"Falsy" Mishaps in JavaScript

I sometimes see web developers check for falsy values incorrectly in JavaScript. It's easy to get wrong. Here are a few common mistakes. Missing Null if (myVariable === undefined) This is probably the most frequent mistake I see. While this catches undefined properly, it doesn't guard against reference errors when myVariable is null. Unless you're explicitly trying to exclude null from your check, this will result in a null reference error if you try to access a property on myVariable. Missing Undefined if(myVariable === null) I don't see this as often, but it does happen. While this catches null properly, it…

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LRI (Least Recently Inserted)

I just recently had the need for a fairly specific piece of functionality in Node, but I couldn't seem to find anything that quite fit the bill. All I needed was a really simple collection that maintained up to a defined number of elements, and once that defined number had been reached, evicted the oldest element in the cache. TL;DR: I've created a library, lri, to solve this if you just want to use it. Use Cases Seems simple right? I couldn't seem to find anything that fit that bill precisely. The rub lies with how "oldest" is defined.…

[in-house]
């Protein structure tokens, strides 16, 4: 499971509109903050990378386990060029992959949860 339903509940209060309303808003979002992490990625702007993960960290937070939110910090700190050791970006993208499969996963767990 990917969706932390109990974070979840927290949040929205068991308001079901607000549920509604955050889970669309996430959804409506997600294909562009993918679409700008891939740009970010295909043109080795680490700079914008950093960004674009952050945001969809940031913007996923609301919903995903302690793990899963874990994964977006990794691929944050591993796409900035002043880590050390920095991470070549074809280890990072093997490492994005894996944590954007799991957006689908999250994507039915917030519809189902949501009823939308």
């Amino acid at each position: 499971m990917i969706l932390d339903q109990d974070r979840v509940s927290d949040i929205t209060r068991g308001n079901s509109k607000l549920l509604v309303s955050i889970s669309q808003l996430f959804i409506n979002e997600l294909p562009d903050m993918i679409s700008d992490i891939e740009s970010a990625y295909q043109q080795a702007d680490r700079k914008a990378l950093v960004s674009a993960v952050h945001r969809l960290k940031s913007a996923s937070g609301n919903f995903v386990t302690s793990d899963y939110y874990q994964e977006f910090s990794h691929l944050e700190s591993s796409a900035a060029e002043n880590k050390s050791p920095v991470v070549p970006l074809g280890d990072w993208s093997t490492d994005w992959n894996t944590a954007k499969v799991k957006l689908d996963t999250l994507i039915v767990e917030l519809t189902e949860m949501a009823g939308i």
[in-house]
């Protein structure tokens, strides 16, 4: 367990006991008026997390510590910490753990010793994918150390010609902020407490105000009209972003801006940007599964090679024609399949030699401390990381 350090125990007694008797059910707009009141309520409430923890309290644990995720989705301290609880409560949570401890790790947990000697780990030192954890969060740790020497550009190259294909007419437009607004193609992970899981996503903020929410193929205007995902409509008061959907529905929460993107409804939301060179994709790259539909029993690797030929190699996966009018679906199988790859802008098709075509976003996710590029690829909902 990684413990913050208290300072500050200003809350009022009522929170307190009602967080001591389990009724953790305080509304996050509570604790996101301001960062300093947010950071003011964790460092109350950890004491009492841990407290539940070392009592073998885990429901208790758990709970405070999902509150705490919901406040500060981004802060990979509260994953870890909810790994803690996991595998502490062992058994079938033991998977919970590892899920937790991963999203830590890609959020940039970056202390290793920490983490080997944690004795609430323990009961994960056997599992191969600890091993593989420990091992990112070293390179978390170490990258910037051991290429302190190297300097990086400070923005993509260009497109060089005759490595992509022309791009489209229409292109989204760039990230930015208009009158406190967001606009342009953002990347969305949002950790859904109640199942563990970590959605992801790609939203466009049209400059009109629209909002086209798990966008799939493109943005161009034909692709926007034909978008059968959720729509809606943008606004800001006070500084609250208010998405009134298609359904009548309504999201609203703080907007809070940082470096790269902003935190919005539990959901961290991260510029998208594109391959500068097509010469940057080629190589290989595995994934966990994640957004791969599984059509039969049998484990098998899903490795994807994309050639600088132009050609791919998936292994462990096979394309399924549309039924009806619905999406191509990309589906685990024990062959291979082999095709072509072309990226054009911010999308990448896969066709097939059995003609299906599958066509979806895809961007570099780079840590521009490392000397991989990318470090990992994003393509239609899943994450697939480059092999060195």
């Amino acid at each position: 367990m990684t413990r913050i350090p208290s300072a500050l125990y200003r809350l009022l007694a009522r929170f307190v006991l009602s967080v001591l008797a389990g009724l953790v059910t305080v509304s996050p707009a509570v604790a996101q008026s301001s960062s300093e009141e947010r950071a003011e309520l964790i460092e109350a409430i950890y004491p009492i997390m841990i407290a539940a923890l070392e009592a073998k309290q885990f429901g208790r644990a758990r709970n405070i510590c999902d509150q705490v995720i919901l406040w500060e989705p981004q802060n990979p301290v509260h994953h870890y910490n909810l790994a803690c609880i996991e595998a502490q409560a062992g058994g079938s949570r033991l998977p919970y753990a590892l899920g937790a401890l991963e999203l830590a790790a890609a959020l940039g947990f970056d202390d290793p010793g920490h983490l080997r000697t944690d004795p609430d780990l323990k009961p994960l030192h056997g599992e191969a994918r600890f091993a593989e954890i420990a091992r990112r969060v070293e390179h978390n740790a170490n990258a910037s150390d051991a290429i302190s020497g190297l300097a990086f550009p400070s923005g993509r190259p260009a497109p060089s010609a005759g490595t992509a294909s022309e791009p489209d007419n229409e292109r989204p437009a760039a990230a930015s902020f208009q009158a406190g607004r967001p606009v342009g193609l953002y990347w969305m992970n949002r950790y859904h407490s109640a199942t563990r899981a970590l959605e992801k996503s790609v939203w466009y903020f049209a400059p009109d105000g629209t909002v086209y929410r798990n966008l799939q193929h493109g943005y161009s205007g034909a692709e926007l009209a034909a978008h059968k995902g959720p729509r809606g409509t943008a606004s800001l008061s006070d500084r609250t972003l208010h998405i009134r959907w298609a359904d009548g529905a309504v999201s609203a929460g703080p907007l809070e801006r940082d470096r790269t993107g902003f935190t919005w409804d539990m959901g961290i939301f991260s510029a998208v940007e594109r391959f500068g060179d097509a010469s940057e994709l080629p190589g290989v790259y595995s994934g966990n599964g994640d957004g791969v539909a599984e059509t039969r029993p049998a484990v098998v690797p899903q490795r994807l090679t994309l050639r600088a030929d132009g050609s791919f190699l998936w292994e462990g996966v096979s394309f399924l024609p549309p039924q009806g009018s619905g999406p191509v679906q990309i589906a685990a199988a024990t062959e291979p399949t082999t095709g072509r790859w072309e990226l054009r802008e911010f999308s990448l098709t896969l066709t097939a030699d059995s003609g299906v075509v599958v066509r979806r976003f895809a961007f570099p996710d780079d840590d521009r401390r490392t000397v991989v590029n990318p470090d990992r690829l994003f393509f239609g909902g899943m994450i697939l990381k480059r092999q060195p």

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Advanced JSON (de)serialization Using Java's Jackson

Jackson is an excellent library for serializing and deserializing JSON data in Java. It's a fairly quick and painless way to get the job done, until you need custom (de)serialization logic. If you get to that point, you'll instantly wish you were using some language that makes JSON work seamless--like Node.js--but that's not always an option, so the next best solution is to write yourself some custom (de)serialization functionality. I guess it's still substantially better than programming in assembly language... TL;DR: There's working demonstration code here if you don't like reading. Advanced (de)serialization So you've…

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Say Goodbye To Relative Paths in Node.js

The story's always the same. You start out developing a simple Node application, but soon you want to start adding a few tidbits of functionality. Suddenly you're stuck in the land of relative path hell. Your paths begin to look like your fingers convulsed on the period and slash keys as you attempted to type. You start to lose track of the periods and the slashes it takes to get to the proper path. Before you know it, you're fed up with Node and ready to punch the first person who raves about the benefits of Node's event-driven model. Who…

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